The High Energy Physics Advisory Panel, which advises the Department of Energy and National Science Foundation, met in Maryland last week. The panel’s two days of discussion covered many important topics, including the draft European Strategy and the report from the Facilities Subpanel charged by HEPAP to classify large high-energy physics facilities proposed to be built or upgraded over the next 10 years.
The European Strategy identifies long-baseline neutrino oscillation experiments as one of the four high-priority global programs. The draft strategy encourages European scientists to explore collaborating with experiments in the United States and Japan. We hope that European groups’ strong interest in liquid-argon time projection chamber technology will lead them to work with LBNE. There is a great deal of strength in Europe on liquid-argon technology, including the successful operation of the pioneering 600-ton ICARUS experiment at Gran Sasso and the large effort on the Long-Baseline Neutrino Observatory, a European Commission-funded project very similar to LBNE.
The modular nature of LBNE makes it possible to add modules of European design to increase the far-detector mass at Homestake. Significant participation from Europe would allow us to place a larger detector underground in the experiment’s first phase. An investment of a larger far detector would have a huge scientific payoff in the long run, when high-power Project X beams drive a facility unequaled in the world. Our deputy director and the leadership of LBNE traveled last week to discuss these possibilities with our European colleagues.
DOE and NSF have asked a subpanel led by HEPAP Chair Andy Lankford to classify large high-energy physics facilities proposed to be built or upgraded over the next 10 years. When approved by HEPAP, the classification will be submitted to the Office of Science, which will prioritize large facilities across the various fields of science in its domain. The goal of the prioritization is to optimize the national benefit from federal investments in science. The target date for this prioritization is Sept. 30, 2013, and it will be based on: (1) the ability of the facility to contribute to world-leading science, (2) the readiness of the facility for construction and (3) an estimated construction and operations cost of the facility.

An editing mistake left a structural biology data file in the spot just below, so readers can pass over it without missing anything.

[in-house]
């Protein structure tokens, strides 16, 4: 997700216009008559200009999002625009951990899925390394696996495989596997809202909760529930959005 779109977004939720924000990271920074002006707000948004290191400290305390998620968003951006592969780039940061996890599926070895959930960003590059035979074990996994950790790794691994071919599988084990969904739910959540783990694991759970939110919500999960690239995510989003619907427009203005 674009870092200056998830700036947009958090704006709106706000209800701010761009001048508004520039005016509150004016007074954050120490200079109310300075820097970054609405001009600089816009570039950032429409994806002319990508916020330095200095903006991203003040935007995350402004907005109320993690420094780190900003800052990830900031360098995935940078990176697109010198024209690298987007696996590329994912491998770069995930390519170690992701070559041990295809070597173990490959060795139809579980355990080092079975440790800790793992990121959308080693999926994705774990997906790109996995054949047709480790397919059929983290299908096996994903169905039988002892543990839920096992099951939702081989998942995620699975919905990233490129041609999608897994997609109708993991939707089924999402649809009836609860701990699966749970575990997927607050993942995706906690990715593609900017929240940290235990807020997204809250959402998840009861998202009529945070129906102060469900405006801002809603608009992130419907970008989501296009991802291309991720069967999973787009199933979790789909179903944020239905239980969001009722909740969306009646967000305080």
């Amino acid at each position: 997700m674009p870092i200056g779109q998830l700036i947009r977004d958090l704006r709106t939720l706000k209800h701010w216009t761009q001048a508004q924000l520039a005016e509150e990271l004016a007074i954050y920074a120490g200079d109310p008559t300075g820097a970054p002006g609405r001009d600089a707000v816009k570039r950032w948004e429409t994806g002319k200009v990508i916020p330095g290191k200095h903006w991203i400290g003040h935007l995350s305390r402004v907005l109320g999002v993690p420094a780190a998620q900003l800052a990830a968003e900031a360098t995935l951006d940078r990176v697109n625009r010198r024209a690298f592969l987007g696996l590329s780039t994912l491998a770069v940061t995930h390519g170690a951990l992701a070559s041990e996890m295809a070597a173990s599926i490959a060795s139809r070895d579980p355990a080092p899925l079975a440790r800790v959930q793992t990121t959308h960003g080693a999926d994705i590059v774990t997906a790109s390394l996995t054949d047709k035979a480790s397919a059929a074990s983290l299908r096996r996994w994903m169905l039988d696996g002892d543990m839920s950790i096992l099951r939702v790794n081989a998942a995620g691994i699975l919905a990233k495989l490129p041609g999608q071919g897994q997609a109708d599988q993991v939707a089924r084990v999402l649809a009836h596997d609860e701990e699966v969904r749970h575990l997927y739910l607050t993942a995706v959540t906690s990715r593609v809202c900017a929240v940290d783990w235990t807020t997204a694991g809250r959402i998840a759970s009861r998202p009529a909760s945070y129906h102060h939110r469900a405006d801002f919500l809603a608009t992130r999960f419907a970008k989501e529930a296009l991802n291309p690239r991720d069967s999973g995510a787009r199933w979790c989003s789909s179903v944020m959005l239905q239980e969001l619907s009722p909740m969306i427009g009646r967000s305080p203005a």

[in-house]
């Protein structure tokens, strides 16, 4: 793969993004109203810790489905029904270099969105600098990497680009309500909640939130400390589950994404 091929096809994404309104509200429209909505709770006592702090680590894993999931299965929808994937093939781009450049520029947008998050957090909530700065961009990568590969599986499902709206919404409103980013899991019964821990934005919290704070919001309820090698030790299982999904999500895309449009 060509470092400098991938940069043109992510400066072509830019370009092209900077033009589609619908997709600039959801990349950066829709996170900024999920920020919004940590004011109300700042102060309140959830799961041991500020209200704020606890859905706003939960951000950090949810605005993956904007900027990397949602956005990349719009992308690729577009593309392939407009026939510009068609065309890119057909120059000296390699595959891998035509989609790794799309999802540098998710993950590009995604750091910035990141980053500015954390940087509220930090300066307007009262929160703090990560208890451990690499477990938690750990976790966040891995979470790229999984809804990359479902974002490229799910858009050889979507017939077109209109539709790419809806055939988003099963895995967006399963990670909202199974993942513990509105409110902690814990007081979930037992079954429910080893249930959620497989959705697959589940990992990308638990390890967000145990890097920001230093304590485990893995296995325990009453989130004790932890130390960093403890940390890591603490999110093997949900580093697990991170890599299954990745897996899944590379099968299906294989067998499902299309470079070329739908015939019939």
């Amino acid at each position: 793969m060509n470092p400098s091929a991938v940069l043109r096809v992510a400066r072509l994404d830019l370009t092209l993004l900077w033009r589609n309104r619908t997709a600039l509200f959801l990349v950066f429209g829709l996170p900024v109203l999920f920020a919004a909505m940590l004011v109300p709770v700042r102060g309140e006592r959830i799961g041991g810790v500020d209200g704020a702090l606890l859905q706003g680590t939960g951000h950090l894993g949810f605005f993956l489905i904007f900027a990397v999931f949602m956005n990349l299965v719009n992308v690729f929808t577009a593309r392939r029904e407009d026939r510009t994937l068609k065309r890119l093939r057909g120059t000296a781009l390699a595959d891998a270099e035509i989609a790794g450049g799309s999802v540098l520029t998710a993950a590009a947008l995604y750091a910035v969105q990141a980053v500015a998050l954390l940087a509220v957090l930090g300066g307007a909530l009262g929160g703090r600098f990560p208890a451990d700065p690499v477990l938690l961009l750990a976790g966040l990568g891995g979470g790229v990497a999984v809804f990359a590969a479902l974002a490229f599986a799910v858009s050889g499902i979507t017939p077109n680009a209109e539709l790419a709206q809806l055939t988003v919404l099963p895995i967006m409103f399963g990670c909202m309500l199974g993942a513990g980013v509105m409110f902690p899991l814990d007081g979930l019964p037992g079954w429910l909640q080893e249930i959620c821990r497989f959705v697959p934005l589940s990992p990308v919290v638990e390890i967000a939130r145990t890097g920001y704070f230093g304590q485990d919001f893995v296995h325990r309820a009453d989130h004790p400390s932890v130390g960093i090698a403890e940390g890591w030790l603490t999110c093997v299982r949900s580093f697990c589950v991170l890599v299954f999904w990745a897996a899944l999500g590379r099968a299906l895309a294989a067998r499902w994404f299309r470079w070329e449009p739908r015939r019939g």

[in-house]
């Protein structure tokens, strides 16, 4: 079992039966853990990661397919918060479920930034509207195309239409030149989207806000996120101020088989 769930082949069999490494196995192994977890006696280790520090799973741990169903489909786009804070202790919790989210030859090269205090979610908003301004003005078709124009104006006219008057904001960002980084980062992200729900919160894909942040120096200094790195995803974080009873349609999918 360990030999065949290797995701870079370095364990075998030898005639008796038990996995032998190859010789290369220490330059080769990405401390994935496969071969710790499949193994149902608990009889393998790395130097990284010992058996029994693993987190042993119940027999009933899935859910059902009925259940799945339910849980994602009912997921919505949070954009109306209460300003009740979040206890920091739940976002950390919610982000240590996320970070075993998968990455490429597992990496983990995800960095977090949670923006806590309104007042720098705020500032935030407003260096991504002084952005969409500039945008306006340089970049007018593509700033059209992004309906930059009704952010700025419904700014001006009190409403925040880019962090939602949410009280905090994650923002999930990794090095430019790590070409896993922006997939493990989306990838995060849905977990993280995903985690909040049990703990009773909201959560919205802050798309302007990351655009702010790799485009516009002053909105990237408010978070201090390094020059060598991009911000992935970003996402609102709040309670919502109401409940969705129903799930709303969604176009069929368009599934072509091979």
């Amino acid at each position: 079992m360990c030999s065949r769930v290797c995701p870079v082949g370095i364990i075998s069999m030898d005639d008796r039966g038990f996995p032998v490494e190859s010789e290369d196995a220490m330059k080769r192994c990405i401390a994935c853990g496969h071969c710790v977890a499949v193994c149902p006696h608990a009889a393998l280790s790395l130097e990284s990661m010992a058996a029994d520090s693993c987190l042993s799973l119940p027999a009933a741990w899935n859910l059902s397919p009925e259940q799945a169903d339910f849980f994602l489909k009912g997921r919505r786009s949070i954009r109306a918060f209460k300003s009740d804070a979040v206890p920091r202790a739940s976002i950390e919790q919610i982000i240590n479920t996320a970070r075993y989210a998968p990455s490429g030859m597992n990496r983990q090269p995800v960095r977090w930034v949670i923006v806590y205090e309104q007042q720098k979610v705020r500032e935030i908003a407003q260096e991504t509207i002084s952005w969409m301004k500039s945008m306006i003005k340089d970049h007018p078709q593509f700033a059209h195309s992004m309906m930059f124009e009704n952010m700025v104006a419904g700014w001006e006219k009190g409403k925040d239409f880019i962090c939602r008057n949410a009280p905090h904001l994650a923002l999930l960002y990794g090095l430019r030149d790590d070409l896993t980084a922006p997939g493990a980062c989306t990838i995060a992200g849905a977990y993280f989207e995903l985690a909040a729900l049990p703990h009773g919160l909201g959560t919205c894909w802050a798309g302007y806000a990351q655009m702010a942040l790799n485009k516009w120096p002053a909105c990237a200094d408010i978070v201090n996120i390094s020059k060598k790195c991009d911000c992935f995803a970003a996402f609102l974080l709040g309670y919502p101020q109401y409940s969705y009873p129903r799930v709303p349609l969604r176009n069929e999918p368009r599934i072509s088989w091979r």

The classification by the Facilities Subpanel was presented to HEPAP with in-depth discussions that took several hours. Among projects that would be built on U.S. soil, LBNE, Mu2e and Project X were considered absolutely central facilities, ready to be built, with the first phase of LBNE considered an important step toward the realization of the full scope of LBNE. We will be working with the global high-energy physics community to bring enough resources to move the first phase of LBNE from an important step to an absolutely essential step. The nuSTORM muon ring and experiment were considered to have great potential but the subpanel concluded that the requirements are not yet fully defined and that we do not know enough yet to assess nuSTORM’s role in U.S. world‐leading science. Among projects built off-shore and where Fermilab has major ongoing efforts, the high-luminosity LHC upgrades were considered absolutely central facilities, with R&D ongoing to resolve the remaining technical challenges.
So far it has been a very good outcome for the facilities based at Fermilab that serve our large user community.